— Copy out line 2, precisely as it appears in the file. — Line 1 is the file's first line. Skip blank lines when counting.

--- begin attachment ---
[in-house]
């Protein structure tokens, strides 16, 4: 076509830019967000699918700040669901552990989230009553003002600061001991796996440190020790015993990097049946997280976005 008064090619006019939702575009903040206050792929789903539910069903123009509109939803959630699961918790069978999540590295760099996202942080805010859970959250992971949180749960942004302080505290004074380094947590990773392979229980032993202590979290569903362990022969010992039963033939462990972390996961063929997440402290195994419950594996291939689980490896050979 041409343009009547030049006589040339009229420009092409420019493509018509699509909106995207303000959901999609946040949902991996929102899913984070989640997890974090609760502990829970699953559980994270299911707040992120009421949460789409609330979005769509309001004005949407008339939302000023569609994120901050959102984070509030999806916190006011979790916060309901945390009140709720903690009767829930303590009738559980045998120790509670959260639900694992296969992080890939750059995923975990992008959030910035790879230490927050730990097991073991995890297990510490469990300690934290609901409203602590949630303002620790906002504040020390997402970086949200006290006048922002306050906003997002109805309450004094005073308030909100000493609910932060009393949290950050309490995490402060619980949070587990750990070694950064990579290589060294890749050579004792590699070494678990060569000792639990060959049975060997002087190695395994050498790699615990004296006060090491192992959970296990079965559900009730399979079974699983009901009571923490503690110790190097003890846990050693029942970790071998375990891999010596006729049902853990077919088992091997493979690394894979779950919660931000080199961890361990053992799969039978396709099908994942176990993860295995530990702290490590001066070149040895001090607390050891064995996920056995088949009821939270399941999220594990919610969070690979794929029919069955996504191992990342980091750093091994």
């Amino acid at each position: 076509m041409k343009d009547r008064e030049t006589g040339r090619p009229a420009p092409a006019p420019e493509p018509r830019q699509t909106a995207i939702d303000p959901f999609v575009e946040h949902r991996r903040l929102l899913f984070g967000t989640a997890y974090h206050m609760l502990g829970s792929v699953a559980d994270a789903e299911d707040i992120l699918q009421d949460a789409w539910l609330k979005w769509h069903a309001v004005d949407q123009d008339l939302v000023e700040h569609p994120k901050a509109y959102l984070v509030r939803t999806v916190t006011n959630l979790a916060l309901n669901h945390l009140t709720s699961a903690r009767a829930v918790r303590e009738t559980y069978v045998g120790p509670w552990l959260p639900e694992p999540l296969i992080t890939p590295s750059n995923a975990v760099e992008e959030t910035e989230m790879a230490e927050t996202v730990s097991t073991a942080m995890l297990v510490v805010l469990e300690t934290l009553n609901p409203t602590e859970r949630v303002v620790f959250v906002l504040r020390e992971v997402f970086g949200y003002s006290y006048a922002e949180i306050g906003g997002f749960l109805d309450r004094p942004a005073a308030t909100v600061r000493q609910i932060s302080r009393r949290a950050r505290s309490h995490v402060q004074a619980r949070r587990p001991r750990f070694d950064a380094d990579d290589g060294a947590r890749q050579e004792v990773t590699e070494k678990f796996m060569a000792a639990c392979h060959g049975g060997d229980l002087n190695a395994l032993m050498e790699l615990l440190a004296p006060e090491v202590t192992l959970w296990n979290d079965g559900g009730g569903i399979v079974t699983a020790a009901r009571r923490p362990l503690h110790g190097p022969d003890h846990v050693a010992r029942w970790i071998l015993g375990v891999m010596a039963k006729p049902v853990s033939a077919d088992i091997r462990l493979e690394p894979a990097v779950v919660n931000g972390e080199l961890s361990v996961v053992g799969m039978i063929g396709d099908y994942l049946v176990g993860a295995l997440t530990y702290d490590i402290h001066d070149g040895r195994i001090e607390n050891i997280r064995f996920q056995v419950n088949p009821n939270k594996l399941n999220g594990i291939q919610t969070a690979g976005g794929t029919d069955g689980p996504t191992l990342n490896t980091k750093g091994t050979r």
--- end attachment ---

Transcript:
């Protein structure tokens, strides 16, 4: 076509830019967000699918700040669901552990989230009553003002600061001991796996440190020790015993990097049946997280976005 008064090619006019939702575009903040206050792929789903539910069903123009509109939803959630699961918790069978999540590295760099996202942080805010859970959250992971949180749960942004302080505290004074380094947590990773392979229980032993202590979290569903362990022969010992039963033939462990972390996961063929997440402290195994419950594996291939689980490896050979 041409343009009547030049006589040339009229420009092409420019493509018509699509909106995207303000959901999609946040949902991996929102899913984070989640997890974090609760502990829970699953559980994270299911707040992120009421949460789409609330979005769509309001004005949407008339939302000023569609994120901050959102984070509030999806916190006011979790916060309901945390009140709720903690009767829930303590009738559980045998120790509670959260639900694992296969992080890939750059995923975990992008959030910035790879230490927050730990097991073991995890297990510490469990300690934290609901409203602590949630303002620790906002504040020390997402970086949200006290006048922002306050906003997002109805309450004094005073308030909100000493609910932060009393949290950050309490995490402060619980949070587990750990070694950064990579290589060294890749050579004792590699070494678990060569000792639990060959049975060997002087190695395994050498790699615990004296006060090491192992959970296990079965559900009730399979079974699983009901009571923490503690110790190097003890846990050693029942970790071998375990891999010596006729049902853990077919088992091997493979690394894979779950919660931000080199961890361990053992799969039978396709099908994942176990993860295995530990702290490590001066070149040895001090607390050891064995996920056995088949009821939270399941999220594990919610969070690979794929029919069955996504191992990342980091750093091994």